Raleigh, N.C. — Former state Sen. Fletcher Hartsell, R-Cabarrus, pleaded guilty Friday to federal charges related to an investigation into whether he improperly used money raised for his campaign for personal purposes, such as shoe repairs, paying a speeding tickets and magazine subscriptions.
Hartsell pleaded guilty to mail fraud and tax charges and faces up to 20 years in prison and a fine of up to $250,000 when he is sentenced in May.
Richard Glaser, an attorney for Hartsell, wasn't immediately available for comment.
"Transparency, honesty, and integrity on the part of elected officials allow citizens to make informed decisions about their campaign contributions and at the ballot box. This case should serve as a reminder that those occupying positions of public trust will be held accountable under the same criminal laws as their constituents," Acting U.S. Attorney Sandra Hairston said in a statement.
This case stems from a campaign finance investigation dating back several years. In 2015, the State Board of Elections referred Hartsell's case to prosecutors, contending that he misled investigators about how he was spending campaign finance funds.
"Our agency remains committed to the important work of investigations and campaign finance compliance for more than 5,000 campaigns, PACs and political organizations," Elections Director Kim Strach said Friday.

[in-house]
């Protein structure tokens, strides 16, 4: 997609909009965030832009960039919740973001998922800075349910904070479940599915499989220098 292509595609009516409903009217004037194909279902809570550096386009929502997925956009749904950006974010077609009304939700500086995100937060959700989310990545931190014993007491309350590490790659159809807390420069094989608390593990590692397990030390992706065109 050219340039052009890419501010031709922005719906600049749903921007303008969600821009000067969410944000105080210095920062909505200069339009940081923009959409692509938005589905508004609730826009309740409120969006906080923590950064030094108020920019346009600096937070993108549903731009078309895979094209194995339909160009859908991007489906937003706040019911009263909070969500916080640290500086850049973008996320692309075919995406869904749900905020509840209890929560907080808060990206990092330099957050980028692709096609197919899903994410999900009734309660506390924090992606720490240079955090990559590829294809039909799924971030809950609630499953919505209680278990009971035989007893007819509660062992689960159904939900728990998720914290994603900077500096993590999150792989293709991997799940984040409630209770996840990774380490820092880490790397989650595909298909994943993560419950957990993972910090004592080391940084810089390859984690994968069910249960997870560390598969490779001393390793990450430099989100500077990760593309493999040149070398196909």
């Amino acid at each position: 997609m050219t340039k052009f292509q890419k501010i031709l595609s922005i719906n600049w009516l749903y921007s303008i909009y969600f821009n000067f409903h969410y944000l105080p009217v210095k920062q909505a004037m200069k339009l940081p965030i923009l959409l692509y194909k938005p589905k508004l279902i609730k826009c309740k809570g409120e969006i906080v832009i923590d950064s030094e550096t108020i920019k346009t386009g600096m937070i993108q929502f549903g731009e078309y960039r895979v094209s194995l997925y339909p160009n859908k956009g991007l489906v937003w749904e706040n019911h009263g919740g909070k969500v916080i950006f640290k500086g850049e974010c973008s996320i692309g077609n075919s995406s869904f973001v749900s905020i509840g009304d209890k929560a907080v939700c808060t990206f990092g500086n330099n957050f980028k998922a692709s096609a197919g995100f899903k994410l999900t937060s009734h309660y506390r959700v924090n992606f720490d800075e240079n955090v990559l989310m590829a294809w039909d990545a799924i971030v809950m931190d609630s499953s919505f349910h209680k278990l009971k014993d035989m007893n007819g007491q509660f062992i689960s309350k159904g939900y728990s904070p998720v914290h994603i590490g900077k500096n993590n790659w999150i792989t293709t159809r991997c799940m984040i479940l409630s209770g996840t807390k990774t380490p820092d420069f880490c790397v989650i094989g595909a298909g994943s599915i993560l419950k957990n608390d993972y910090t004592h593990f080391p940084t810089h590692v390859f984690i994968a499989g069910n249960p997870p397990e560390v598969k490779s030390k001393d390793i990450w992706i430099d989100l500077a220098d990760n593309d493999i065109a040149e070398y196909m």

Hartsell did not run for re-election last year and left office at the end of December.
Candidates for the General Assembly must regularly report not only who they raise money from but how they spend it. Lawmakers are allowed to spend money not only on their campaigns but also on expenses related to holding office. Hartsell argued that expenses identified as improper by campaign finance investigators either were related to holding office or were meant as reimbursement for money he spent elsewhere related to public service and never recouped.
But elections officials said that not only were those expenses improper but that Hartsell did not properly disclose that spending. Prosecutors agreed that the former lawmaker had filed misleading and incomplete public disclosures.
"These misrepresentations misled anyone reviewing these disclosure reports and considering donating to the Hartsell campaign committee into believing that Hartsell campaign committee funds were being spent on permissible items and services," according to a document prosecutors filed with the court this week.
While misusing that money is a state crime, federal prosecutors dialed in on the fact that, when Hartsell used the money for personal purposes, he was essentially taking income that he never reported on his taxes. It is that failure to report what amounts to extra income to which Hartsell pleaded guilty.